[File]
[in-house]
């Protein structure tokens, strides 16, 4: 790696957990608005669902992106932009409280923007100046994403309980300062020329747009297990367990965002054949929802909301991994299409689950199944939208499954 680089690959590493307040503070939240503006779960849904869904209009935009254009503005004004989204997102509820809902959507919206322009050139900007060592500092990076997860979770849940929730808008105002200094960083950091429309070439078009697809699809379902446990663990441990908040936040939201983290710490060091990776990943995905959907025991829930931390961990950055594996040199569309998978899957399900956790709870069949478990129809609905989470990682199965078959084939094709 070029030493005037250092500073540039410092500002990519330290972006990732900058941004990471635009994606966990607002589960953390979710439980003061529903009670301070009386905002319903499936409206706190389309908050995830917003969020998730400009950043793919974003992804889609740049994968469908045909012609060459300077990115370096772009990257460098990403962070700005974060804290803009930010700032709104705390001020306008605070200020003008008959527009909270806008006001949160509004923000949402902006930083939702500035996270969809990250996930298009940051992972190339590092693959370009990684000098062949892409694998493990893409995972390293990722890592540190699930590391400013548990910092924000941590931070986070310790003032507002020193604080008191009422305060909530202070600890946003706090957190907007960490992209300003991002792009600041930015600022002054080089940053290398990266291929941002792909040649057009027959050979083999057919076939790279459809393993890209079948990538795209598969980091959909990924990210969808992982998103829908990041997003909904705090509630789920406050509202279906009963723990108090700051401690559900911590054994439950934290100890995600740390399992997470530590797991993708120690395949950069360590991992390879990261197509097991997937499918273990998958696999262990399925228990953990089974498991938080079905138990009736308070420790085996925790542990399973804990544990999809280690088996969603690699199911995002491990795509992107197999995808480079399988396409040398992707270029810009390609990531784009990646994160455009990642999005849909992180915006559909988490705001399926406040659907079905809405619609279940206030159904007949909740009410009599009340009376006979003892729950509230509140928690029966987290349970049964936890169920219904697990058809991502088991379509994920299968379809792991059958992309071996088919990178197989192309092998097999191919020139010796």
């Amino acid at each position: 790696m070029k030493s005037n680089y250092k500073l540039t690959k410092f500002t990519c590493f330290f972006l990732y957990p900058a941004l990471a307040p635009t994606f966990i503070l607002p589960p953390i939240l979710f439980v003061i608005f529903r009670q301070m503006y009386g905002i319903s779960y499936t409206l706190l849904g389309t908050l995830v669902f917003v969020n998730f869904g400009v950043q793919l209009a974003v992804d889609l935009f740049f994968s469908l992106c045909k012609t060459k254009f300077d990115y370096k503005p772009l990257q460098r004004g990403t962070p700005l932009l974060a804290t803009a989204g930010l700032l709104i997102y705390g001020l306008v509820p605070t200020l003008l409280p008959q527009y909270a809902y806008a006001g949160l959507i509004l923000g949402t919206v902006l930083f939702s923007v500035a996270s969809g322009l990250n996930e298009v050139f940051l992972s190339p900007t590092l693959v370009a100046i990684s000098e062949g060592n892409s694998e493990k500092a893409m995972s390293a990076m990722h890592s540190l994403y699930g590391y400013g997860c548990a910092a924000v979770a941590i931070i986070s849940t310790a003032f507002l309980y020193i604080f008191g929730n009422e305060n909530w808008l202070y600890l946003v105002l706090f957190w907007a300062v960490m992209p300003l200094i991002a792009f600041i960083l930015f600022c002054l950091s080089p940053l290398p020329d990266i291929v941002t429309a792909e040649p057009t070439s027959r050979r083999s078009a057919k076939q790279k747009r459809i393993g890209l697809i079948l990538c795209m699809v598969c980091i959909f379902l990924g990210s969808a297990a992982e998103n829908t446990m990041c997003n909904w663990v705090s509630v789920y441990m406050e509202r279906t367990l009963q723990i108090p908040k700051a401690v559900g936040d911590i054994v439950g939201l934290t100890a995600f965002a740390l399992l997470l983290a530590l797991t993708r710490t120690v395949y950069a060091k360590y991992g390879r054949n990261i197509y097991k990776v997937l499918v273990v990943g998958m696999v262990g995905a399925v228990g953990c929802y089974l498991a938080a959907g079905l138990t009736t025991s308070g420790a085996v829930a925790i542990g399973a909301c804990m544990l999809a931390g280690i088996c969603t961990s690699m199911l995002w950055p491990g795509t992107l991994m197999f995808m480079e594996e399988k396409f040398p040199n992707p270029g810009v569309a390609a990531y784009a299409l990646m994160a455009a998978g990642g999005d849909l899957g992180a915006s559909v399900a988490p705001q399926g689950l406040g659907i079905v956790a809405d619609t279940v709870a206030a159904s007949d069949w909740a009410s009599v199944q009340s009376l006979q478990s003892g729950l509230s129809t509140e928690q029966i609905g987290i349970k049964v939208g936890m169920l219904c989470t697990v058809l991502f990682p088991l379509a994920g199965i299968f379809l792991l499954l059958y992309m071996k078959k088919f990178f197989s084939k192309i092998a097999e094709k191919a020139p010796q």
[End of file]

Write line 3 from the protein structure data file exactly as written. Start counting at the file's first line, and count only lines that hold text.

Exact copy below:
């Amino acid at each position: 790696m070029k030493s005037n680089y250092k500073l540039t690959k410092f500002t990519c590493f330290f972006l990732y957990p900058a941004l990471a307040p635009t994606f966990i503070l607002p589960p953390i939240l979710f439980v003061i608005f529903r009670q301070m503006y009386g905002i319903s779960y499936t409206l706190l849904g389309t908050l995830v669902f917003v969020n998730f869904g400009v950043q793919l209009a974003v992804d889609l935009f740049f994968s469908l992106c045909k012609t060459k254009f300077d990115y370096k503005p772009l990257q460098r004004g990403t962070p700005l932009l974060a804290t803009a989204g930010l700032l709104i997102y705390g001020l306008v509820p605070t200020l003008l409280p008959q527009y909270a809902y806008a006001g949160l959507i509004l923000g949402t919206v902006l930083f939702s923007v500035a996270s969809g322009l990250n996930e298009v050139f940051l992972s190339p900007t590092l693959v370009a100046i990684s000098e062949g060592n892409s694998e493990k500092a893409m995972s390293a990076m990722h890592s540190l994403y699930g590391y400013g997860c548990a910092a924000v979770a941590i931070i986070s849940t310790a003032f507002l309980y020193i604080f008191g929730n009422e305060n909530w808008l202070y600890l946003v105002l706090f957190w907007a300062v960490m992209p300003l200094i991002a792009f600041i960083l930015f600022c002054l950091s080089p940053l290398p020329d990266i291929v941002t429309a792909e040649p057009t070439s027959r050979r083999s078009a057919k076939q790279k747009r459809i393993g890209l697809i079948l990538c795209m699809v598969c980091i959909f379902l990924g990210s969808a297990a992982e998103n829908t446990m990041c997003n909904w663990v705090s509630v789920y441990m406050e509202r279906t367990l009963q723990i108090p908040k700051a401690v559900g936040d911590i054994v439950g939201l934290t100890a995600f965002a740390l399992l997470l983290a530590l797991t993708r710490t120690v395949y950069a060091k360590y991992g390879r054949n990261i197509y097991k990776v997937l499918v273990v990943g998958m696999v262990g995905a399925v228990g953990c929802y089974l498991a938080a959907g079905l138990t009736t025991s308070g420790a085996v829930a925790i542990g399973a909301c804990m544990l999809a931390g280690i088996c969603t961990s690699m199911l995002w950055p491990g795509t992107l991994m197999f995808m480079e594996e399988k396409f040398p040199n992707p270029g810009v569309a390609a990531y784009a299409l990646m994160a455009a998978g990642g999005d849909l899957g992180a915006s559909v399900a988490p705001q399926g689950l406040g659907i079905v956790a809405d619609t279940v709870a206030a159904s007949d069949w909740a009410s009599v199944q009340s009376l006979q478990s003892g729950l509230s129809t509140e928690q029966i609905g987290i349970k049964v939208g936890m169920l219904c989470t697990v058809l991502f990682p088991l379509a994920g199965i299968f379809l792991l499954l059958y992309m071996k078959k088919f990178f197989s084939k192309i092998a097999e094709k191919a020139p010796q």